Critical Materials

Critical Materials: Present Danger to U.S. Manufacturing

RICHARD SILBERGLITT
JAMES T. BARTIS
BRIAN G. CHOW
DAVID L. AN
KYLE BRADY
Copyright Date: 2013
Published by: RAND Corporation
Pages: 66
https://www.jstor.org/stable/10.7249/j.ctt3fh1hs
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  • Book Info
    Critical Materials
    Book Description:

    A high percentage of many raw and semi-finished materials critical to U.S. manufacturing are imported. China is the controlling producer of 11 of these materials and has instituted export restrictions that have led to two-tier pricing, creating pressure to move manufacturing to China. This report suggests the need for actions to mitigate the impact of such market distortions on the global manufacturing sector.

    eISBN: 978-0-8330-7927-5
    Subjects: History, Political Science, Business

Table of Contents

  1. Front Matter
    (pp. i-ii)
  2. Preface
    (pp. iii-iv)
  3. Table of Contents
    (pp. v-vi)
  4. Figures
    (pp. vii-viii)
  5. Tables
    (pp. ix-x)
  6. Summary
    (pp. xi-xvi)
  7. Acknowledgments
    (pp. xvii-xviii)
  8. Abbreviations
    (pp. xix-xx)
  9. CHAPTER ONE Introduction
    (pp. 1-4)

    The U.S. economy, especially its manufacturing sector, is dependent upon the supply of raw and semi-finished materials¹ used to make products. While the United States has extensive mineral resources and is a leading global materials producer, a high percentage of many materials critical to U.S. manufacturing are imported.² This report is concerned with the reliability of such imports and the potential for uncertainty and disruption in the supply chain through which U.S. manufacturers obtain critical raw and semi-finished materials, which are defined for the purposes of this report as materials that are essential inputs to manufacturing operations. Our key concern...

  10. CHAPTER TWO Concentration of Production of Critical Raw Materials
    (pp. 5-10)

    The most commonly used measure of concentration in commodity markets is an index attributed to the economists O. C. Herfindahl and Albert O. Hirschman.¹ For our purposes, the Herfindahl-Hirschman Index (HHI) is defined as the sum of the squares of the fraction of market share controlled by the 50 largest entities producing a particular product. If 50 countries are active in producing a specific commodity and each has the same market share, the index would be 0.02, which is very close to its lower limit of zero. The maximum value of the index is unity, which corresponds to a single...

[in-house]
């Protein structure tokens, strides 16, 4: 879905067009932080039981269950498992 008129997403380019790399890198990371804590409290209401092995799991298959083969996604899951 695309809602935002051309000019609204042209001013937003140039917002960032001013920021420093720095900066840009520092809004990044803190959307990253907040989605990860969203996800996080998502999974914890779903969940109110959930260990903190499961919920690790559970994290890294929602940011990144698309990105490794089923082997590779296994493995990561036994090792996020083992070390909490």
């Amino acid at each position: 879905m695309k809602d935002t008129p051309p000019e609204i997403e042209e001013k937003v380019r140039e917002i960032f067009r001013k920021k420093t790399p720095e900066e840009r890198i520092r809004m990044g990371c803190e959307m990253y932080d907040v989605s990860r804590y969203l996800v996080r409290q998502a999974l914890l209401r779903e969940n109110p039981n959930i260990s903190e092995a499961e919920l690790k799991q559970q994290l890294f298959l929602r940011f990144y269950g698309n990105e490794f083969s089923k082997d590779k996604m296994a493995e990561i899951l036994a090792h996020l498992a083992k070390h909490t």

11. CHAPTER THREE Chinaʹs Role as a Controlling Producer
    (pp. 11-16)

    China’s unique role as the dominant producer of so many important raw materials has emerged as a consequence of three factors:

    China’s large resource base, due to its size and geographic location.

    The Chinese government’s long-term emphasis on mineral production, including substantial investment in mining and processing.

    China’s ability to produce raw materials at lower cost than many other producers because of its relatively lax environmental and occupational health and safety standards and regulations.

    Because of their inability to compete with China’s low-price exports of raw materials, many mines and processing plants outside of China have closed in recent years.¹...

  12. CHAPTER FOUR Tungsten: Case Example of a Critical Raw Material
    (pp. 17-30)

    This chapter reviews the supply situation of tungsten, a critical raw material for which U.S. manufacturers are dependent upon imports. China is the controlling producer of tungsten, with more than 80 percent of its 2010 world mine production.¹ The situation of tungsten is typical of the critical materials and families of materials discussed in the previous chapter and, as such, provides a window for considering potential supply disruptions and possible strategies for mitigating these disruptions.

    Because of its unique combination of high-density, high-temperature mechanical properties, high electrical conductivity, and low vapor pressure,² tungsten provides superior performance in many applications such...

  13. CHAPTER FIVE Conclusions and Response Options
    (pp. 31-34)

    The data and analyses presented in this report suggest that issues with the supply of minerals are less about the minerals themselves and more about where the raw and semi-finished materials that underpin the world’s economies are produced and processed. One clear conclusion is that producers who command a large market share of a mineral’s supply can distort mineral commodity markets through production controls and export restrictions. Thus, it is the concentration of supply and, in particular, its concentration among producing countries that either have weak governance or that control production at the governmental level, or both, that can increase...

  14. APPENDIX A Top Three Producers of the 41 EC Critical Raw Materials
    (pp. 35-40)
  15. APPENDIX B The Worldʹs Largest Tungsten Deposits
    (pp. 41-42)
  16. Bibliography
    (pp. 43-46)